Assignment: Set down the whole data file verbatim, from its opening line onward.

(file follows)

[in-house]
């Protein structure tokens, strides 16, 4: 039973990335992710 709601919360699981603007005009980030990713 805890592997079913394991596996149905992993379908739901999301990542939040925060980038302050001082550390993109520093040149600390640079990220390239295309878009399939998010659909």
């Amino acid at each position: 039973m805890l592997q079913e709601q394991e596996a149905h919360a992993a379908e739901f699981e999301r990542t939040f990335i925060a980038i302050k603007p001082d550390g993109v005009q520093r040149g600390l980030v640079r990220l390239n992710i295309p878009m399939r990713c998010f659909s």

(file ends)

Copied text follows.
[in-house]
């Protein structure tokens, strides 16, 4: 039973990335992710 709601919360699981603007005009980030990713 805890592997079913394991596996149905992993379908739901999301990542939040925060980038302050001082550390993109520093040149600390640079990220390239295309878009399939998010659909």
């Amino acid at each position: 039973m805890l592997q079913e709601q394991e596996a149905h919360a992993a379908e739901f699981e999301r990542t939040f990335i925060a980038i302050k603007p001082d550390g993109v005009q520093r040149g600390l980030v640079r990220l390239n992710i295309p878009m399939r990713c998010f659909s």